Avery documentary finally getting some pushback

 By now we are all thoroughly familiar with the Steven Avery case, the Mischicot man and worker at a family-owned salvage yard who was convicted in the 2005 murder of Teresa Halbach just two years after his release from prison on a rape charge for which he was wrongfully convicted.

 The case became a national sensation with the airing of “Making a Murderer” on Netflix which made the compelling case that Manitowoc County, where the murder took place, framed Avery and his impressionable 16-year-old nephew, Brendan Dassey, because authorities held a grudge against Avery for his lawsuit against the county. Millions of viewers, whose only knowledge of the case was that series, reacted strongly to what they saw as another miscarriage of justice.

 The reaction was such that all those involved with the case received death threats, harassing phone calls and the county courthouse received a bomb threat. The documentary turned life upside down for two of the officers involved in the case and created the impression that residents of Manitowoc County, and even Wisconsin, are too stupid to see a frame up when it is put before them.

 The two filmmakers were embedded with Avery’s defense attorneys, James Buting and Dean Strang, from the beginning to the end of the case and word has it they are soon to release a second series of videos. I would presume the new episodes will follow the work of Avery’s appeal attorney, Kathleen Zellner and perhaps the parallel pending appeal of Brendan Dassey, who also received a life sentence as Avery’s accomplice.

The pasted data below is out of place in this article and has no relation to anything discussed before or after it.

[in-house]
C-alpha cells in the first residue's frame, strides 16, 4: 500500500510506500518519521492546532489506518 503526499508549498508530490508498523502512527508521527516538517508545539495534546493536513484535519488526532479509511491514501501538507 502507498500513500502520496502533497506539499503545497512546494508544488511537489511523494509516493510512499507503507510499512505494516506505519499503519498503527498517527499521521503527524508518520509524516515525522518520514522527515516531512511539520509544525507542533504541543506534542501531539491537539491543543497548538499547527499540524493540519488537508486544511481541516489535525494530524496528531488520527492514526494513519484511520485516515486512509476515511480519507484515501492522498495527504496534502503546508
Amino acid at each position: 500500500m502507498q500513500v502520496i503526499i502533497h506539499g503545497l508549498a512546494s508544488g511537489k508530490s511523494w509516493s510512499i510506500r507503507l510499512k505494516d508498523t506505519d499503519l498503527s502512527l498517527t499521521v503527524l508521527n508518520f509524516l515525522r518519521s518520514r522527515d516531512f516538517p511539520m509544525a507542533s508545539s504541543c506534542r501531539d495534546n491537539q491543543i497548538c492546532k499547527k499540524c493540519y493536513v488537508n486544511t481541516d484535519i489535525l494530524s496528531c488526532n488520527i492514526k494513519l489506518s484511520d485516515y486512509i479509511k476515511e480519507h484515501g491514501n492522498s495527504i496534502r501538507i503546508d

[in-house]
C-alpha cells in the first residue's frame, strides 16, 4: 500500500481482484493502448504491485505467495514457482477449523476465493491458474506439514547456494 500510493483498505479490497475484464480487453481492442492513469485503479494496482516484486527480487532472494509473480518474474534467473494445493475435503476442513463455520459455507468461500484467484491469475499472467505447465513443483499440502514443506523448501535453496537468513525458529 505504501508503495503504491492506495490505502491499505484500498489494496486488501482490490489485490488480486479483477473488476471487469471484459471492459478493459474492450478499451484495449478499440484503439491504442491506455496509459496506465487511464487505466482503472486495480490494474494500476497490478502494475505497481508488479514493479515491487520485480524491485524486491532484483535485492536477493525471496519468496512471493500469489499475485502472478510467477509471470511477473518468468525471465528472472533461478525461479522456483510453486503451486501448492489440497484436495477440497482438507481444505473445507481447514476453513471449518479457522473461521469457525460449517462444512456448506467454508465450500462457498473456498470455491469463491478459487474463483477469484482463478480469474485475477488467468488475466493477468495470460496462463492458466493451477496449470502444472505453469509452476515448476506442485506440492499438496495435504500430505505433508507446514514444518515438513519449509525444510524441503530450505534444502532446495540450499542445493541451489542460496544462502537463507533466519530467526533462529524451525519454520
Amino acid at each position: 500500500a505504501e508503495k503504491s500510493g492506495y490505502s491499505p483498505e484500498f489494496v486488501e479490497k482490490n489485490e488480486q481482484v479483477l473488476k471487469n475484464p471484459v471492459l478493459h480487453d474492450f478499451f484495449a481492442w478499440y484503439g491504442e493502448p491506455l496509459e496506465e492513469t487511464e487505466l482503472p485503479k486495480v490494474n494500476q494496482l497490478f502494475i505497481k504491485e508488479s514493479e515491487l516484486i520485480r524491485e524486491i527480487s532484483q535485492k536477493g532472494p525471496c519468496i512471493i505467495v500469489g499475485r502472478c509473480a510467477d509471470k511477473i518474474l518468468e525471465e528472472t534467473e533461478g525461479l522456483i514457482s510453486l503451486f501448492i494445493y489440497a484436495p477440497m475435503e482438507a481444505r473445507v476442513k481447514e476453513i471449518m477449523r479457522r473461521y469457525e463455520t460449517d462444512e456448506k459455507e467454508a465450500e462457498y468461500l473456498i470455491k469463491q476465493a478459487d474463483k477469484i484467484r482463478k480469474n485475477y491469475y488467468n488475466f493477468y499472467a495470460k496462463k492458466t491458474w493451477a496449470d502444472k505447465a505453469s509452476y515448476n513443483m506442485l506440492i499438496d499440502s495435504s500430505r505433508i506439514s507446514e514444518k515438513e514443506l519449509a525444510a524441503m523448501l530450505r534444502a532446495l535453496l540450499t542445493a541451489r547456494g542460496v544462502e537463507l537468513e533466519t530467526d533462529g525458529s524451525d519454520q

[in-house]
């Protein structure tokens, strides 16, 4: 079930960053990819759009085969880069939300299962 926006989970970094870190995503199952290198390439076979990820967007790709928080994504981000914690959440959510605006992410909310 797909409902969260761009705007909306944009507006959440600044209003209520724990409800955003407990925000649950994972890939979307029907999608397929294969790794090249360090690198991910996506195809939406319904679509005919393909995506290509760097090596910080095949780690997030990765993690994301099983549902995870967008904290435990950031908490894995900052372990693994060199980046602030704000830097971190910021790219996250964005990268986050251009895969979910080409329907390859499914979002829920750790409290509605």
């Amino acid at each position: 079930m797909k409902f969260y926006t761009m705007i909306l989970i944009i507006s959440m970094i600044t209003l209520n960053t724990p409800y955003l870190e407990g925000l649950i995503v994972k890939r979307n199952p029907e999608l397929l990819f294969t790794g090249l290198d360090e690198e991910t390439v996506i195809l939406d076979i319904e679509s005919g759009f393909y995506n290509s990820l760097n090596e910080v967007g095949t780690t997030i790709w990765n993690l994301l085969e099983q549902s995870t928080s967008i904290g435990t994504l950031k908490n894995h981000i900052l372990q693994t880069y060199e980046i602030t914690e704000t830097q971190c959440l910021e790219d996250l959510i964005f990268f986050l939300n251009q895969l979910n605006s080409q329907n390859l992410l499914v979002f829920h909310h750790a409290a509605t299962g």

There is a saying that a lie can travel halfway around the world before the truth can pull its pants on and this case is a classic example. I compare “Making a Murderer” to the Planned Parenthood videos which purportedly made the case that Planned Parenthood was selling body parts. Selective editing and juxtaposition of clips made that appear to be the case, however the videos were soon exposed as fraudulent.

 “Making a Murderer” is just as fraudulent but much more sophisticated. Only those with an intimate knowledge of the case are in a position to point out its flaws and deception.  

 Fortunately, the truth now has its pants pulled at least halfway up. Ken Kratz, the former Calumet County District Attorney who prosecuted Avery has just released a book, “Avery, the case against Steven Avery and what “Making a Murderer” got wrong.”

 This is not the first work to debunk MaM. Michael Griesbach, an assistant district attorney in Manitowoc County during the Avery/Dassey cases, published “Indefensible. The Missing Truth about Steven Avery, Teresa Halbach and Making a Murderer” several months earlier. Apparently catchy titles are not an attorney thing.